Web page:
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Availability and Variation of Publicly Reported Prescription Drug Prices
Jeffrey T. Kullgren, MD, MS, MPH; Joel E. Segel, PhD; Timothy A. Peterson, MD, MBA; A. Mark Fendrick, MD; and Simone Singh, PhD
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Availability and Variation of Publicly Reported Prescription Drug Prices

Jeffrey T. Kullgren, MD, MS, MPH; Joel E. Segel, PhD; Timothy A. Peterson, MD, MBA; A. Mark Fendrick, MD; and Simone Singh, PhD
Retail prices for commonly prescribed drugs are often absent from state prescription drug price websites, but when reported, can vary substantially.
To ensure comparability across medications and states, we limited our data collection to 7 medications for which prices were publicly reported in 4 states; however, these findings may not apply to all states or medications. Our estimate of price variation for each zip code was an upper bound, which would only translate into large OOP savings for consumers who switched from a higher cost pharmacy to a lower cost pharmacy. Our examination of zip code-level factors associated with greater price variability was limited to the factors that were in the zip code tabulation–area data we derived from the 2010 US Census. The price data we collected does not account for discounts that may apply at the point of sale and could impact the overall variability in prices. Such discounts were integrated into medication prices reported by GoodRx, a national website and smartphone app that allows consumers to view medication prices, coupons, discounts, and savings tips at nearby pharmacies. Because we did not collect data on the types of pharmacies reporting prices, we are unable to identify the characteristics of pharmacies associated with lower prices. Future research should examine how prices for prescription medications vary by type of pharmacy (eg, independent, chain, and discount).


Our study demonstrated that public reporting of retail prices for commonly prescribed prescription drugs was often incomplete. More consistent reporting of such prices could yield substantial savings for consumers who face high OOP expenditures. Policy makers should work to ensure retail prices for prescription drugs are reported comprehensively and consistently in order to develop new strategies to facilitate consumers’ use of this information.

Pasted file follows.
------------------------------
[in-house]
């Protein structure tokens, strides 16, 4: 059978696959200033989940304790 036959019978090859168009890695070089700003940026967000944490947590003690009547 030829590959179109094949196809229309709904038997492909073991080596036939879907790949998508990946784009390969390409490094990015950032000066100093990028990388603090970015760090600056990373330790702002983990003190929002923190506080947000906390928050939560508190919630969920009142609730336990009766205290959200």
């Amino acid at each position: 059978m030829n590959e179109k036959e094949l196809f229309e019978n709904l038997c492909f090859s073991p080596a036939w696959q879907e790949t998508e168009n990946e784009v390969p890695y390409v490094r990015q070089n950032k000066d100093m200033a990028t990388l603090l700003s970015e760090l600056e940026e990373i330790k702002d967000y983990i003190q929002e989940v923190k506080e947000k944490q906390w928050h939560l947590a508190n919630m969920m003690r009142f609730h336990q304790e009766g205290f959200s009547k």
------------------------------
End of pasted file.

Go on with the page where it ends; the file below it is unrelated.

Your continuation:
Author Affiliations: VA Center for Clinical Management Research, VA Ann Arbor Healthcare System (JTK), Ann Arbor, MI; Department of Internal Medicine (JTK, AMF) and Department of Emergency Medicine (TAP), University of Michigan Medical School, Ann Arbor, MI; Department of Health Management and Policy, School of Public Health (AMF, SS), University of Michigan, Ann Arbor, MI; Institute for Healthcare Policy and Innovation, University of Michigan (JTK, TAP, AMF, SS), Ann Arbor, MI; Department of Health Policy and Administration, Pennsylvania State University (JES), State College, PA.

Source of Funding: This research was supported by a grant from MCubed at the University of Michigan. Support was also provided by the Department of Veterans Affairs, Veterans Health Administration, Health Services Research and Development Service. Dr Kullgren is a VA HSR&D Career Development awardee at the Ann Arbor VA.

Author Disclosures: The authors report no relationship or financial interest with any entity that would pose a conflict of interest with the subject matter of this article.

Authorship Information: Concept and design (JK, JES, TAP, AMF, SS); acquisition of data (JK, JES, SS); analysis and interpretation of data (JK, JES, TAP, AMF, SS); drafting of the manuscript (JK, JES, TAP, AMF, SS); critical revision of the manuscript for important intellectual content (JK, JES, TAP); statistical analysis (JK, JES); provision of patients or study materials (JK); obtaining funding (JK, TAP, SS); administrative, technical, or logistic support (JK); and supervision (JK).

Address Correspondence to: Jeffrey T. Kullgren, MD, MS, MPH, VA Center for Clinical Management Research, VA Ann Arbor Healthcare System, PO Box 130170, Ann Arbor, MI 48113-0170. E-mail: 

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